HC Deb 07 June 1956 vol 553 cc1258-60
25. Mr. Moss

asked the Minister of Labour what proportion of the labour force at Standard Motor Company, Coventry, has been declared redundant; the reasons for such redundancy; and what suitable alternative employment is being found for those who lose their jobs.

Mr. Iain Macleod

I understand that the redundancy represents about 20 per cent. of those now employed. The reasons have been given in a statement issued on 30th May by the Standard Motor Company. The employment exchange service is helping those who register to find suitable alternative employment and registrations at the works are proceeding. The prospects of finding employment in Coventry and immediately neighbouring areas for the redundant workers are good in the case of highly skilled engineering workers and machine operators. In the case of other workers, local employment is unlikely to absorb all the redundant men in the immediate future, but there are vacancies in many kinds of industrial and transport undertakings which could be offered to them within daily travelling distance of Coventry.

Mr. Moss

Whilst readily agreeing that the right hon. Gentleman will do his best to help men who are deprived of their livelihood, may I ask if it is not a fact that his efforts may be frustrated by lack of vacancies in the immediate neighbourhood and the immobility imposed on labour by the housing shortage? Is it not becoming increasingly apparent that the sacking of men ought to be related to a Government plan for their reemployment and, if necessary, their retraining?

Mr. Macleod

As to the first part of the supplementary question, I have answered the Question in regard to vacancies in Coventry and the immediate area. There are and will be difficulties, but on the whole the position is reasonably satisfactory, as the latest figures of employment and unemployment—published this morning—show. To reply to the second part of the supplementary question, I would say that that matter was dealt with by my right hon. Friend the Prime Minister last week. There are powers available to me as Minister of Labour in the whole of this field. I do not think it is possible to isolate automation or any other form of technological change from any of the other reasons which may lead to the need for mobility of labour.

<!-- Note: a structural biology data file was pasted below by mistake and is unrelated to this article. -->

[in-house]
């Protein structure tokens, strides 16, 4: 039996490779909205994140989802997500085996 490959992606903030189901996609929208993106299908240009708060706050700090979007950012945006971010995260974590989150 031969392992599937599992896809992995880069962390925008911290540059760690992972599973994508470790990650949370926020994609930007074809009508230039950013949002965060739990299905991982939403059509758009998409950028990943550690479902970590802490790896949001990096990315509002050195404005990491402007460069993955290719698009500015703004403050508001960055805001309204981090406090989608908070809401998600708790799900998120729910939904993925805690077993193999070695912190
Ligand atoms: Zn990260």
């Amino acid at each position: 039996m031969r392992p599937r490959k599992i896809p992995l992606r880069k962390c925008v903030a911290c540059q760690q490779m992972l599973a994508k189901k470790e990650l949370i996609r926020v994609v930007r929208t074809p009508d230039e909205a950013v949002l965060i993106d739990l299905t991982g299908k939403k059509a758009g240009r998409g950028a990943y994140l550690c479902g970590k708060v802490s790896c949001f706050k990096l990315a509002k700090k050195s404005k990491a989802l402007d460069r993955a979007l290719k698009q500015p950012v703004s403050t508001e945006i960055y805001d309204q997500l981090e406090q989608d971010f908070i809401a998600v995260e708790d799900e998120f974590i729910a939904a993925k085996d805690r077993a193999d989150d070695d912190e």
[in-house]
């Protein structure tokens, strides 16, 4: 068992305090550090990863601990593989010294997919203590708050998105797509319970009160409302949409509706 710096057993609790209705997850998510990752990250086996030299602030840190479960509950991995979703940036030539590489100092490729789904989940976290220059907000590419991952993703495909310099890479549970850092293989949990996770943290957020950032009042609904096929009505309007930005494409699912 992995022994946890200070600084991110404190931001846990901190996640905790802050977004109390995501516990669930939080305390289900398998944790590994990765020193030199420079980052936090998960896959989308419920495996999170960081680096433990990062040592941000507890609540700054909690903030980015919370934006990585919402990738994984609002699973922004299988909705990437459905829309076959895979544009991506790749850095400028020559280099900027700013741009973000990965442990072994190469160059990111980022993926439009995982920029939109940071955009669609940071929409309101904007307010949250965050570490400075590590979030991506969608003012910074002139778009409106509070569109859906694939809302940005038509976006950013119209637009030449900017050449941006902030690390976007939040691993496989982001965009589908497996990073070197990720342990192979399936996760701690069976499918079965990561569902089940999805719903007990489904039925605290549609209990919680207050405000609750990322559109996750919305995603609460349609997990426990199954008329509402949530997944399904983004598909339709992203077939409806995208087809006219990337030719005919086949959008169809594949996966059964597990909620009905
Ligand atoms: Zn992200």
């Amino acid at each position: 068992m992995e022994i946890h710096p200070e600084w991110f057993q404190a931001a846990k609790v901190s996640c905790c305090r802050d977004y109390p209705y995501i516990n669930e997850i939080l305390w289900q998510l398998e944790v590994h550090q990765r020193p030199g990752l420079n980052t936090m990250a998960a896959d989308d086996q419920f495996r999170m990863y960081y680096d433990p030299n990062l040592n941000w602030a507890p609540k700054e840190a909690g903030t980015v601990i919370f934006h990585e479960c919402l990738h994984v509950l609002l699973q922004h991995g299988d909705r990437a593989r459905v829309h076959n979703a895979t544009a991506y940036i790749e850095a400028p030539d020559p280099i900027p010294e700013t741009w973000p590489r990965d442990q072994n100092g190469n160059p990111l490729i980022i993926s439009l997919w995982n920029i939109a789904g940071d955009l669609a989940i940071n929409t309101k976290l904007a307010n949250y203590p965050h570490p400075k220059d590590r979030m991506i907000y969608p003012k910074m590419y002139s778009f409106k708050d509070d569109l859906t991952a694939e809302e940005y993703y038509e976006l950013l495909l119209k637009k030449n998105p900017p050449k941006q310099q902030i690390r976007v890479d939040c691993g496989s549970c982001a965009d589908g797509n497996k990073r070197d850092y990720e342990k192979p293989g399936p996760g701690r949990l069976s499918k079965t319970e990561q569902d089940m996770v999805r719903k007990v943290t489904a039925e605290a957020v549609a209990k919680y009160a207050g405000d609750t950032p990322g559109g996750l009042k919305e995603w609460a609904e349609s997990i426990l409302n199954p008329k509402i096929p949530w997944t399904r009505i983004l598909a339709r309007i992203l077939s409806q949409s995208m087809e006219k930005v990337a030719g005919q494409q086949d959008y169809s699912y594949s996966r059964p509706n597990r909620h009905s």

Mr. G. Brown

I agree with the Minister's last remark, but will he go a little further? The Prime Minister said a day or two ago that the Government would take a number of steps to ease the transfer of these people who have to go away from Coventry for their work. Can the Minister say what steps he is taking, and what are the powers open to him to which he has referred?

Mr. Macleod

If I may say so, that is not quite an accurate paraphrase of what the Prime Minister said. If the right hon. Gentleman would like a list of the methods which are available to my Ministry in re-training and the allied fields, perhaps he will put down a Question.

Mr. Brown

I am asking the Minister for a list of steps which he is taking. The Prime Minister said, "We will take all steps to ease the process of transfer of the individual worker". Those are the exact words. I am asking the Minister to tell us what steps, if any, he is taking.

Mr. Macleod

Exactly. I appreciate that, and I am asking the right hon. Gentleman, since that is another aspect of the matter, to put that Question down.

Mr. J. Griffiths

The Minister may recall that when in West Wales we were confronted, as we still are, with the problem of redundancy arising out of technological changes—although we did not call them automation—the Government set up a Committee called the Lloyd Committee to examine the problem and, in particular, the problem of providing alternative employment for those for whom no other employment was available in the immediate neighbourhood. In particular, it considered direct action by the Government in building factories. In his review of this problem, will the Minister consider such a step as that in the area concerned?

Mr. Macleod

I said long ago that if we are confronted with what is to some extent a new situation we should not exclude any solution at all, and I am quite prepared to repeat that now. I believe that to be true. On the other hand, I do not think that the situation now is in any way comparable with that to which the right hon. Member refers. There are a great number of vacancies—still many more vacancies than people seeking employment. Although I know perfectly well that there will be hardship in individual cases, I think we ought to be able to meet the demands from labour arising out of any situation which I can foresee in the position in the Midlands or, indeed, elsewhere.